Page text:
THURSDAY, Aug. 20, 2020 (American Heart Association News) -- COVID-19 launches a multipronged assault on the human body, causing complications that range from mild to deadly.
The ultimate defense would be a vaccine, which could provide immunity to the coronavirus. But since no vaccine will be 100% effective, figuring out how to best treat COVID-19 is critical, especially in people with heart disease, diabetes, obesity and other conditions that increase the risk for severe illness.
MONDAY, Aug. 17, 2020 -- Scientists say they are seeing signs of lasting immunity to the coronavirus, even in those who only experience mild symptoms of COVID-19.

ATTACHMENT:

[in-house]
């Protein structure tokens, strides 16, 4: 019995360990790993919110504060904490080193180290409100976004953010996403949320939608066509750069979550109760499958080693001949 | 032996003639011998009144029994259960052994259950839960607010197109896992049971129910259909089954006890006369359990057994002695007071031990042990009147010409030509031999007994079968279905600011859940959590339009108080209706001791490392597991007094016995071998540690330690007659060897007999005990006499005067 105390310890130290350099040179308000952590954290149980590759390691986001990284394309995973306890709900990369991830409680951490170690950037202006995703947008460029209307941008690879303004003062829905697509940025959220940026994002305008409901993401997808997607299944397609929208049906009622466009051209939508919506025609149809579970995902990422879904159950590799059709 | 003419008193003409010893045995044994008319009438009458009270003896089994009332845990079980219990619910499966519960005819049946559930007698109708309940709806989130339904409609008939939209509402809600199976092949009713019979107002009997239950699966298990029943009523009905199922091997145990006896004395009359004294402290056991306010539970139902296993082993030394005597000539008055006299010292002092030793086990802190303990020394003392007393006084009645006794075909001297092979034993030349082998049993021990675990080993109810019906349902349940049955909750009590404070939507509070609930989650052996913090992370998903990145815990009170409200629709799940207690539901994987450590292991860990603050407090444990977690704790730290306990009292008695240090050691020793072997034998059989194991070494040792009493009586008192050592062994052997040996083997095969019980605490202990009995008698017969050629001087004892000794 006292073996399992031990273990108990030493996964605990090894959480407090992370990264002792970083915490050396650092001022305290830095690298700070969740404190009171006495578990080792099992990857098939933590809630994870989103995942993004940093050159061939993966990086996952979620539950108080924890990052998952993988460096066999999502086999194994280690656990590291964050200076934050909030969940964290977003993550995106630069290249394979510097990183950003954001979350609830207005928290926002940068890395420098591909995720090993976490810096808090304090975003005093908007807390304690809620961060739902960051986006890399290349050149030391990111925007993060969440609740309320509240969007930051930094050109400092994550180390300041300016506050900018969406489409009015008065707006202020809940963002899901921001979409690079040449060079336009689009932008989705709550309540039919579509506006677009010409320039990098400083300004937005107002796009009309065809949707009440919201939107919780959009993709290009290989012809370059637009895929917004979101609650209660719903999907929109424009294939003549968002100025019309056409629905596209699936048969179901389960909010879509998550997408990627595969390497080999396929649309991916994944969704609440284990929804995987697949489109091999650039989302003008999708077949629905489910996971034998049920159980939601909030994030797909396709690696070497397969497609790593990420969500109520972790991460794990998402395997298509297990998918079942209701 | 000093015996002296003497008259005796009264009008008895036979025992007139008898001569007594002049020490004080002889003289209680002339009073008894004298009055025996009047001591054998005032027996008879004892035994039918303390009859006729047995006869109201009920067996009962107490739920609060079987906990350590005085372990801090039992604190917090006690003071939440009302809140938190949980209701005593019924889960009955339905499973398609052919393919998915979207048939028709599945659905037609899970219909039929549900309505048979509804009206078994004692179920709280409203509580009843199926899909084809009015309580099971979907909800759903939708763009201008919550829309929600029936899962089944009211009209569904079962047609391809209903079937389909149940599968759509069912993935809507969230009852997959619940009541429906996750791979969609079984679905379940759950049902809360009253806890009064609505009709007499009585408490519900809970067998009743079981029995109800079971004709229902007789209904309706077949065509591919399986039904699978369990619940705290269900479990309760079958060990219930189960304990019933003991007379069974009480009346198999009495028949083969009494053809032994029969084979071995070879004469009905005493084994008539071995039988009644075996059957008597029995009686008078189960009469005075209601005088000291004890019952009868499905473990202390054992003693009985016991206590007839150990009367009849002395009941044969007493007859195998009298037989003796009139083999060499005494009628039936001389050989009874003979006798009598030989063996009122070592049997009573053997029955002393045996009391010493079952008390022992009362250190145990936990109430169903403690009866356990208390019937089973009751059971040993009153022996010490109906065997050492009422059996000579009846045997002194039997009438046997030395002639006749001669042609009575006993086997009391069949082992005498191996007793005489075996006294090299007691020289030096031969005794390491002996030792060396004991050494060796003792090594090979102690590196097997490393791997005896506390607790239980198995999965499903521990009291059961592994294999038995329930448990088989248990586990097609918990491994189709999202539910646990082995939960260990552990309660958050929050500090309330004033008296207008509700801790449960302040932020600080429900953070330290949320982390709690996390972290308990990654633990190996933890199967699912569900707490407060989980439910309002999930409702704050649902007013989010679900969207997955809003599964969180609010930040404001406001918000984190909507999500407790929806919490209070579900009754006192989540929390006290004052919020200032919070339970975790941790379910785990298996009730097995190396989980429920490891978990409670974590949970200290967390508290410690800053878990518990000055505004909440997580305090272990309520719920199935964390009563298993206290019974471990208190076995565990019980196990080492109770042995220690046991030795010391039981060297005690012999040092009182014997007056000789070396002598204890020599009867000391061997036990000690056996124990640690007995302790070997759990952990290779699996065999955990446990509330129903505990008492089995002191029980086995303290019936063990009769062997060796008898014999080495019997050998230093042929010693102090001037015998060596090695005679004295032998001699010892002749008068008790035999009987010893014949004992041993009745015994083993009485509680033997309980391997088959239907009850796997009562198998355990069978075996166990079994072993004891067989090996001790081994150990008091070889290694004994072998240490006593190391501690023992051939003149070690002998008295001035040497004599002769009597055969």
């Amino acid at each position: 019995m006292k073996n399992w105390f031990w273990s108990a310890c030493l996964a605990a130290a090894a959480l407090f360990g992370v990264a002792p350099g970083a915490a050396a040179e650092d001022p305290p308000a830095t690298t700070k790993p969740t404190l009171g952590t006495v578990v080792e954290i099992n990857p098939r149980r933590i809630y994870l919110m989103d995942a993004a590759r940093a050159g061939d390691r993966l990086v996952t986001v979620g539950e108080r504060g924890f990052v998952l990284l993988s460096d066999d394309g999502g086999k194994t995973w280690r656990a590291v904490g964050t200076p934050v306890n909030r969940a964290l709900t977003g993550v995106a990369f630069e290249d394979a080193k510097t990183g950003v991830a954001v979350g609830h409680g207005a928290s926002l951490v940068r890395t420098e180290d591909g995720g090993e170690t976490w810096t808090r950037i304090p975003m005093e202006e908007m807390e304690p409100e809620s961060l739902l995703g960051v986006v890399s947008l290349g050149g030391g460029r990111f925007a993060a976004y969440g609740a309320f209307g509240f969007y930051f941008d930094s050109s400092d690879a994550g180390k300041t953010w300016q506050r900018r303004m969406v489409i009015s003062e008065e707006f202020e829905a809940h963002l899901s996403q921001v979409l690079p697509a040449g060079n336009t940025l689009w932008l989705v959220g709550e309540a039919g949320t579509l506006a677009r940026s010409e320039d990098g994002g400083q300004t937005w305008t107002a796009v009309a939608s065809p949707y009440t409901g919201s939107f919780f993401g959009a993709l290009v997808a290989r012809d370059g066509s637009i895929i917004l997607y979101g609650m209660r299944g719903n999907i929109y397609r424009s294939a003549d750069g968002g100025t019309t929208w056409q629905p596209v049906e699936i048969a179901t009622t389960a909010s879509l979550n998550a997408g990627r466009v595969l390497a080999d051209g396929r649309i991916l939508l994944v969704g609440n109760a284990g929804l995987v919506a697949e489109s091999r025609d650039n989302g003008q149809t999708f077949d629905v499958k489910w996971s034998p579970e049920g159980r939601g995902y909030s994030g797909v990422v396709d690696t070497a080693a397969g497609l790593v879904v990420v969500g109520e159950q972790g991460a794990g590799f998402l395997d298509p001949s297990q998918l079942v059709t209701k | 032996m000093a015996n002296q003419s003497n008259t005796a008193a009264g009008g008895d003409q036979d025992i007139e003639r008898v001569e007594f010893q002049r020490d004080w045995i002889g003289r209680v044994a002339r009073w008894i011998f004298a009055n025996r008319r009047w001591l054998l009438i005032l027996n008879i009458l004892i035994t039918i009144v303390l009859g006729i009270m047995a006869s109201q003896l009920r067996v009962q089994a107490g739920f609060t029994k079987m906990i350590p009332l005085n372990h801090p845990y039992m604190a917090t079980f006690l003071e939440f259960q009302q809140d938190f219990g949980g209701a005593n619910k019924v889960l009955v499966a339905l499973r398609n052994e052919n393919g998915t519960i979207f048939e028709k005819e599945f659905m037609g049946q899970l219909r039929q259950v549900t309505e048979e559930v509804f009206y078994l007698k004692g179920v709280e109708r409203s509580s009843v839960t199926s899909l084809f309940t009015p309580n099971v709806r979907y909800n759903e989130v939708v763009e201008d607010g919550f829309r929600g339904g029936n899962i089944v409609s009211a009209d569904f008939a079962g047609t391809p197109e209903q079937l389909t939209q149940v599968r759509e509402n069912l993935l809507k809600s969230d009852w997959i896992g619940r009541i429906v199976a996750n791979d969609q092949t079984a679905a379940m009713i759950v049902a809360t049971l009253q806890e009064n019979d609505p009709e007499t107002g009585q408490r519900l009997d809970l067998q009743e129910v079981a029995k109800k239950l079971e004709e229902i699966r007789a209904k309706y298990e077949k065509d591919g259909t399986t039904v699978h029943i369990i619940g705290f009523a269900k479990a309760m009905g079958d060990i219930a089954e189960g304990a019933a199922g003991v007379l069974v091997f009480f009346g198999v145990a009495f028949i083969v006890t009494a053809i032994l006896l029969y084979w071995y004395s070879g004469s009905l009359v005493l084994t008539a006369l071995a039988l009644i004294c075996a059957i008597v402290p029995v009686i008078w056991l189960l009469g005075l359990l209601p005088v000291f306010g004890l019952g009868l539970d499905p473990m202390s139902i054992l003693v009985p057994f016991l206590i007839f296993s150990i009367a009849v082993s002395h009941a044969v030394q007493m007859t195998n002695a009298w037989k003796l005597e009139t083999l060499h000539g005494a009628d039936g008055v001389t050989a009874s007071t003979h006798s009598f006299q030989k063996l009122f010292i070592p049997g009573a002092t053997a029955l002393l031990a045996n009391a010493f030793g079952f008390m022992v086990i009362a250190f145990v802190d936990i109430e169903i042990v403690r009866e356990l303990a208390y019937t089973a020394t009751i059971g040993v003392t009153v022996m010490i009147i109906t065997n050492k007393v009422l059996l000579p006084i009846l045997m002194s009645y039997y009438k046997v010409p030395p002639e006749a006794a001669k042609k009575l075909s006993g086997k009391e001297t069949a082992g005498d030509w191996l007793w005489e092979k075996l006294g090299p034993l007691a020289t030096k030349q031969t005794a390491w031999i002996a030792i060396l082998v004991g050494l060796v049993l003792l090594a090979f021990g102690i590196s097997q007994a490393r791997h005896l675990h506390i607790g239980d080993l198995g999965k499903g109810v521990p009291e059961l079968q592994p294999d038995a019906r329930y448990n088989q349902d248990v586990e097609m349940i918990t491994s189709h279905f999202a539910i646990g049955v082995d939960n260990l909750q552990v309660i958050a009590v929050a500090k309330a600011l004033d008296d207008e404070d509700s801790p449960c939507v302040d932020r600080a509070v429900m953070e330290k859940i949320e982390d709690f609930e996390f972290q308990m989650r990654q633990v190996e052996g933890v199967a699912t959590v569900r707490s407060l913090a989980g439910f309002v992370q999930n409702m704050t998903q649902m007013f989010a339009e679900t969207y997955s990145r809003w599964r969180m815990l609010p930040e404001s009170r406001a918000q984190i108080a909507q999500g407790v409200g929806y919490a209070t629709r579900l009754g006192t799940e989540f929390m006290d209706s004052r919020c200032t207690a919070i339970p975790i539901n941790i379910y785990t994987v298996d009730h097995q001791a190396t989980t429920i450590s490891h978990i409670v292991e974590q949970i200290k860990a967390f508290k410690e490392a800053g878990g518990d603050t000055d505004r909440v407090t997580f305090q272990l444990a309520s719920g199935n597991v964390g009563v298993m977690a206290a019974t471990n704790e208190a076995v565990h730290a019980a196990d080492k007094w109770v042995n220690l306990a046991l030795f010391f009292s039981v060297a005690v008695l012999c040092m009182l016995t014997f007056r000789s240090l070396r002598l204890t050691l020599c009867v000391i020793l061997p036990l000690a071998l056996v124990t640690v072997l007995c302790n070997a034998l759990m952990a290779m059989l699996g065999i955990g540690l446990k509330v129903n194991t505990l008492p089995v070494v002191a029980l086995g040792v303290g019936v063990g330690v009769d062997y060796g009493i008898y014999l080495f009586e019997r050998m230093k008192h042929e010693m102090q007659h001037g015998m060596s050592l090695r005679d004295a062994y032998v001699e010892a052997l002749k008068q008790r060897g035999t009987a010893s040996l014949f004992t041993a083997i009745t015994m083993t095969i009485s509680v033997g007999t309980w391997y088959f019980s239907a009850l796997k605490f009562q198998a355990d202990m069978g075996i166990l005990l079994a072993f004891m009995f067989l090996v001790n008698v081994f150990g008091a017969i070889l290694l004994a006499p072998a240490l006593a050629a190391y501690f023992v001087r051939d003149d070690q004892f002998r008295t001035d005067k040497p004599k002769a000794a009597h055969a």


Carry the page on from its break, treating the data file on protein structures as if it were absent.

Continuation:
A slew of studies show that disease-fighting antibodies, as well as B-cells and T-cells that can recognize the virus, appear to persist months after infections have run their course, The New York Times reported.
WEDNESDAY, July 15, 2020 -- Even as new coronavirus infections soar in the United States, a new study offers one piece of good news: Severely ill COVID-19 patients are significantly more likely to survive now compared to a few months ago.
In fact, deaths for COVID-19 patients in intensive care units have fallen by nearly a third in North America, Asia and Europe since the start of the pandemic, researchers report.
MONDAY, June 22, 2020 -- Since the early days of the coronavirus pandemic, experts have worried that social distancing and stay-at-home orders would lead to a surge in loneliness. But a new U.S. study suggests it has not played out that way.
In a national survey, researchers found that one month into state lockdowns, Americans were no more likely to feel isolated and lonely than they were pre-COVID-19. In fact, people often said they felt more connected to others.